Instead of registering the listener with all the fields oneby ne, you might finally add the root JPanel (or other container) of the form with the listener, which then can walk through the container's component hierarchy and register with all the input fields it find. The only prerequise for this to work is that no fields are added to or removed from the forms on the fly. And the listener should inspect the form after it's been fully created.

Hope that helps.
 
Maneesh Godbole
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I would approach it from the View point of view (!) rather than the Model.
1) Extend DefaultKeyboardFocusManager
2) The dispatchKeyEvent is invoked whenever any keyboard key is pressed/released/typed. That would mean (in most cases) that the user has "done" something. Your model is dirty.
3)Add your KeyboardFocusManager to the current keyboard focus manager's dispatcher chain.

This would work presuming there are no copy pastes using the mouse.
Also if the user types and deletes something, it would not be dirty any longer. However, the way I look at things, the user has still changed the model.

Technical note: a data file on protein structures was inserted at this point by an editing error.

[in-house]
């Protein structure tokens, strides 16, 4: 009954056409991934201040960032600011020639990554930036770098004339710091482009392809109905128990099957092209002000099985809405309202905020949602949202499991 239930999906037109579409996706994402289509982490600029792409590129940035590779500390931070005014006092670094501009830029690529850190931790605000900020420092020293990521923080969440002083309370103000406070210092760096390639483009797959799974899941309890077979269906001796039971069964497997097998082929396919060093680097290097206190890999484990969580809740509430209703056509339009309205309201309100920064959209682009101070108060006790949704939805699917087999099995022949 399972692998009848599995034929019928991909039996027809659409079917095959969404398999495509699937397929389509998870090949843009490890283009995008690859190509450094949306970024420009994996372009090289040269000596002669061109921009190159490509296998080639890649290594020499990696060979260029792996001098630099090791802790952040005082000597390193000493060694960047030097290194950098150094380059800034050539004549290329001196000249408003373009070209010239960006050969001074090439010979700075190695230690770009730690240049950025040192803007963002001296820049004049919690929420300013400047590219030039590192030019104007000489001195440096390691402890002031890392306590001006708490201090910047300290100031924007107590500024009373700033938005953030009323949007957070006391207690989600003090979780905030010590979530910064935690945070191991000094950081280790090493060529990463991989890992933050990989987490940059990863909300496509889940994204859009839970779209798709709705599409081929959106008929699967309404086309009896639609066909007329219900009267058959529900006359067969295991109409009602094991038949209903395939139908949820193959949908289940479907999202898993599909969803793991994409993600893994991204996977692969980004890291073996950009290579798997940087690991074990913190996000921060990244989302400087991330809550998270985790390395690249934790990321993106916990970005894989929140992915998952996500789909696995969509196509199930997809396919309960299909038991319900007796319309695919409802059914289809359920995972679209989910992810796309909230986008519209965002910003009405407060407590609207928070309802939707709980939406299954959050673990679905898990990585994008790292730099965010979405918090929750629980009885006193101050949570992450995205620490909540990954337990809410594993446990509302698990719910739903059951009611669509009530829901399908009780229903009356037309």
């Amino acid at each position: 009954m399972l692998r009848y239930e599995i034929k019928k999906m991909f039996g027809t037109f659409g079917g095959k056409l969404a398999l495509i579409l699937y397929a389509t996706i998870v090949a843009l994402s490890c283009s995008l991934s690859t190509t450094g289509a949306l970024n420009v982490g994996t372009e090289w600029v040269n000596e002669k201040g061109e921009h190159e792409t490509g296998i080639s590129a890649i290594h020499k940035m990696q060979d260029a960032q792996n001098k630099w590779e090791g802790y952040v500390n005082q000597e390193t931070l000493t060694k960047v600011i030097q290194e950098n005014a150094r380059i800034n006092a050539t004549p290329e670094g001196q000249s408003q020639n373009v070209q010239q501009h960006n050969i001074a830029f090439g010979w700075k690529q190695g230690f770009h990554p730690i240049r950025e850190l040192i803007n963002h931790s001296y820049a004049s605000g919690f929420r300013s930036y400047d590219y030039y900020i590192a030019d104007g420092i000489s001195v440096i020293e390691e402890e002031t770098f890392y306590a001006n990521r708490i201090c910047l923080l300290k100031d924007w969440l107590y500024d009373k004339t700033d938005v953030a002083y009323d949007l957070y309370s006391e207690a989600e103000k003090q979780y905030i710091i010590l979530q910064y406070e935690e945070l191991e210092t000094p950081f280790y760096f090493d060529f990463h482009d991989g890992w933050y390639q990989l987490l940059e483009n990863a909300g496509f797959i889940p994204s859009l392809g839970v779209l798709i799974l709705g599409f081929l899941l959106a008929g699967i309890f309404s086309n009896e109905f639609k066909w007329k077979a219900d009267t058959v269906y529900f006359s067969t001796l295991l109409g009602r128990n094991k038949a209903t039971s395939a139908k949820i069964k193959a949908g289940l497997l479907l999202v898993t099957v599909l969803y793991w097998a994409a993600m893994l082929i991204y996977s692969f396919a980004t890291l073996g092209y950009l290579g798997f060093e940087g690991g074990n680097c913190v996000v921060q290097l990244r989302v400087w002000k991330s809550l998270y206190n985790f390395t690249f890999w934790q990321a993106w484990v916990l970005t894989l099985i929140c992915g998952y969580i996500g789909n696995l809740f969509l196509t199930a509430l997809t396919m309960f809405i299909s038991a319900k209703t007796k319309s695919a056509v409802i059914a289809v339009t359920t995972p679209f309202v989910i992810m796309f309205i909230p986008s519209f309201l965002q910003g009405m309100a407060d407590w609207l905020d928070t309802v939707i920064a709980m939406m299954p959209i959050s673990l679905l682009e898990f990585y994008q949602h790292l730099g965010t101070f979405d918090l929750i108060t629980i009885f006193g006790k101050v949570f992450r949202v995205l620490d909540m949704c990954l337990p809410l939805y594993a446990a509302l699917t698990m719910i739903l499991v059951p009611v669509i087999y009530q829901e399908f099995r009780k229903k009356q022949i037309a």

Guido Sautter
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Hi Maneesh,

your idea is going to work pretty well on text fields, but what about checkboxes, combobxes, etc? These are things you usually change with the mouse, so there won't be any keyboard events involved.

In addition, your solution would not catch cases where a field is modified and then re-modified back to the original value. In this case, the form was dirty some time, but actually is not dirty at the time of the check.

Furthermore, the KeyboardFocusManger approach would have to make sure that the fields in the form in question are the only ones on the UI. Or how would you exclude changes to fields that do not belong to the form whose dirty status is to be watched?